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Wicketkeeper Paine at one stage called Ashwin a "dickhead" as the spinner and Hanuma Vihari batted through the last three hours of the match to save a draw at Sydney Cricket Ground and keep the series tied at 1-1.
Paine, who apologised to his team mates for his three dropped catches in his post-match news conference on Monday, requested the opportunity to address the media again on Tuesday.
"I want to apologise for the way I went about things, I'm someone who prides himself on the way he leads this team and yesterday was a poor reflection of that," he told reporters.
"My leadership wasn't good enough, I let the pressure of the game get to me. Yesterday, I fell short of my expectations and my team's standards.
"I'm human, I want to apologise for the mistakes I made yesterday ... we've set really high standards over the last 18 months and yesterday was a bit of a blip on the radar."
The 36-year-old said he had felt "off" for the entire match, during which he was also fined 15% of his match fee for swearing while complaining to an umpire.
Paine is acutely aware that the only reason he was handed the Australian captaincy after the Newlands ball-tampering scandal cost Steve Smith the job in 2018 was because of the non-confrontational way he went about the game.
"I spoke to (Ashwin) quickly after the game yesterday, and I said to him 'yeah, you end up looking the fool, you open your mouth and you end up dropping a catch'," he added.
"We had a bit of a laugh about that ... and everything was fine."
The wicketkeeper also defended Smith against charges of gamesmanship during the Sydney test.
He said Smith was not erasing Rishabh Pant's guard in the batting crease but merely indulging one of his many idiosyncrasies.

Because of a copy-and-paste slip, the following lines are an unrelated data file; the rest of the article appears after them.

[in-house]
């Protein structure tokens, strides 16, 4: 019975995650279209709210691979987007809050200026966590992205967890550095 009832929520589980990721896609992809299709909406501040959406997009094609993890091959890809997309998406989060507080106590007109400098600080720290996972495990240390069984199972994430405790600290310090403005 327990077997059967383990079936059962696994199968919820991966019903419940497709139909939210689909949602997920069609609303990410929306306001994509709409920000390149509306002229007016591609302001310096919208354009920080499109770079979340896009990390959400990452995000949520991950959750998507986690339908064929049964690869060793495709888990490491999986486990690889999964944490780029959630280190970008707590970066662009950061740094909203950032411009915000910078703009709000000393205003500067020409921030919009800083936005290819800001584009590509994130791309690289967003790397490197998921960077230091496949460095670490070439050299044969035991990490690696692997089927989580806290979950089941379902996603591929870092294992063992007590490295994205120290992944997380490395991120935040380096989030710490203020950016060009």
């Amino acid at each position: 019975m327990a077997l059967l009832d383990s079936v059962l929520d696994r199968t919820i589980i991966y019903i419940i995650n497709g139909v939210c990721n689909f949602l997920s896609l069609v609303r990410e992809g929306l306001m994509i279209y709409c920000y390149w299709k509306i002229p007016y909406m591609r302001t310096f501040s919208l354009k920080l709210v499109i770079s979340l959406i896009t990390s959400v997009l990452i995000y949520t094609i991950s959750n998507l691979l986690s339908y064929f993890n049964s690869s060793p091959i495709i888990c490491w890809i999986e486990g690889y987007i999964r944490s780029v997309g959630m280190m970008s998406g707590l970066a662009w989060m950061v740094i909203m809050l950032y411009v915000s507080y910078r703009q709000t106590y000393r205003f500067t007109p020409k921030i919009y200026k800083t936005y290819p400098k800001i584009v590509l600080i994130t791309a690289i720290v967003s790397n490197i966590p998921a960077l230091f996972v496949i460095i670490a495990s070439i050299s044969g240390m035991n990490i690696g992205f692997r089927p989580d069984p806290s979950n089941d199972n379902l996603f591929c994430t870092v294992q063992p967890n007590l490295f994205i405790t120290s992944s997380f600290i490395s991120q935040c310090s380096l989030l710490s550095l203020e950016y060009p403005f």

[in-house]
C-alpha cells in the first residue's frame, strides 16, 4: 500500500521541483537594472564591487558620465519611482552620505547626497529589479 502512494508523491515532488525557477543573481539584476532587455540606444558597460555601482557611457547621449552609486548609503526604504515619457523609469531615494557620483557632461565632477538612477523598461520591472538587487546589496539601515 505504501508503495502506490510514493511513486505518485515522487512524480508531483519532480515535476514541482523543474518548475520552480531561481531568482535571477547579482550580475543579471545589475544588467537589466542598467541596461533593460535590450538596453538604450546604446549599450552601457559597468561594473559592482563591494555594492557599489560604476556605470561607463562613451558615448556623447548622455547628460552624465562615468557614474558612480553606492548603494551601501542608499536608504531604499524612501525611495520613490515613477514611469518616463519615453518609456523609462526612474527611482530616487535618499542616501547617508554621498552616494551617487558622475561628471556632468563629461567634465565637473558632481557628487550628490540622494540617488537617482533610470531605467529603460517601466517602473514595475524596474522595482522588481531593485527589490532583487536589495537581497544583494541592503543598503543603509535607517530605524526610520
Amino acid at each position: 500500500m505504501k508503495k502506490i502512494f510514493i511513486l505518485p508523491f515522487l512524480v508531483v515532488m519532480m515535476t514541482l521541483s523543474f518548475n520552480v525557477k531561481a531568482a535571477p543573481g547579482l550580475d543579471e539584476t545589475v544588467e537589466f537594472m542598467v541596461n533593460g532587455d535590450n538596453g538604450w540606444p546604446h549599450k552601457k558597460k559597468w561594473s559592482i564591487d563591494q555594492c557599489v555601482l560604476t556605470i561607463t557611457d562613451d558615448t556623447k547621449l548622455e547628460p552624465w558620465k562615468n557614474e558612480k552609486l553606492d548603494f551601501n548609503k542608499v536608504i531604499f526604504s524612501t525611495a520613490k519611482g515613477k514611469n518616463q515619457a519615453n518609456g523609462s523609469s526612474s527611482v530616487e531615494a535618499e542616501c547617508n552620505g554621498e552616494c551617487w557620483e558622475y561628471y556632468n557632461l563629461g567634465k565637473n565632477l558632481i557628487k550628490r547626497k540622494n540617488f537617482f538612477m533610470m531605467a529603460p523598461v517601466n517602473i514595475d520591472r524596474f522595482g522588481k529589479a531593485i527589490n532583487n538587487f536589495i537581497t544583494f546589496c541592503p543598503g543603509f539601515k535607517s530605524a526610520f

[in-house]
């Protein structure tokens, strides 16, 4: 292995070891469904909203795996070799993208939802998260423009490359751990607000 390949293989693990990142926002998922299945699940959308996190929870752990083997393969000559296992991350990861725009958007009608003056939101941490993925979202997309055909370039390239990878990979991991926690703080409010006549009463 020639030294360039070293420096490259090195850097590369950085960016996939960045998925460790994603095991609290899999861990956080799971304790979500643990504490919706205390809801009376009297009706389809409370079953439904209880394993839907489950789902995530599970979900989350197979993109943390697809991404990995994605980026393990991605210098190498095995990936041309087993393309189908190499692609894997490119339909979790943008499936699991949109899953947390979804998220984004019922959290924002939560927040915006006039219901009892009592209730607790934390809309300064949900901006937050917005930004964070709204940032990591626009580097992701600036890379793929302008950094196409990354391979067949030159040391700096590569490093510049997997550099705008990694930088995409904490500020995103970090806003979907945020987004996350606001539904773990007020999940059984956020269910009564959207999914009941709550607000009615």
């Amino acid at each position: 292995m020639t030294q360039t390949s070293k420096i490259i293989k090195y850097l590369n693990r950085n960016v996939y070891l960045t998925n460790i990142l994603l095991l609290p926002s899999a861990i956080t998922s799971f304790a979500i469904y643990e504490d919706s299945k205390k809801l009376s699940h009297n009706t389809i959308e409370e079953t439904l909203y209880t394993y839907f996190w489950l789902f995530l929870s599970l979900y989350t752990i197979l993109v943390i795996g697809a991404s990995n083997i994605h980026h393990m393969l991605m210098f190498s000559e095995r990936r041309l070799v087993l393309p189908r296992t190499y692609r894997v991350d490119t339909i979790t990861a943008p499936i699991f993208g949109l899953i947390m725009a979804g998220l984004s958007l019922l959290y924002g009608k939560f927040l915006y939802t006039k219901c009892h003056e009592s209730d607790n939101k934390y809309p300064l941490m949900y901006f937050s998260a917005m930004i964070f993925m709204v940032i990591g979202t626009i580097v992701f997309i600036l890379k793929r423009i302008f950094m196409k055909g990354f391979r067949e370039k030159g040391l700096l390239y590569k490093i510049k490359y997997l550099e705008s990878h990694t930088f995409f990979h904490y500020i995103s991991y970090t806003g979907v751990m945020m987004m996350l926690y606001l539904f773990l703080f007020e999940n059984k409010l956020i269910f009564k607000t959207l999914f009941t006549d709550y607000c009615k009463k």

Video footage from the stump camera of Smith dragging his boot across the crease on a tense final day of the match went viral on social media and some former players accused him of gamesmanship at best, cheating at worst.
Paine said Smith had been upset by the allegations.
"I know he's really disappointed with the way it's come across," Paine told reporters on Tuesday.
"If you've watched Steve Smith play test cricket, that's something that he does every single game five or six times a day.
"He's always standing in the batting crease shadow batting. As we know, he's got those many Steve Smith quirks and one of those is he's always marking centre.
"He was certainly not changing (Pant's) guard and if he was, that's something that the Indians would have kicked up a bit stink about at the time."
Paine said his own behaviour had not caused him to consider his position as captain and he was looking forward to leading Australia out for the final test of the series at the Gabba on Friday.
"I have to cop what's coming on the chin and I'm really looking forward to moving on to Brisbane and getting back more for playing the game more like Tim Paine plays the game," he said.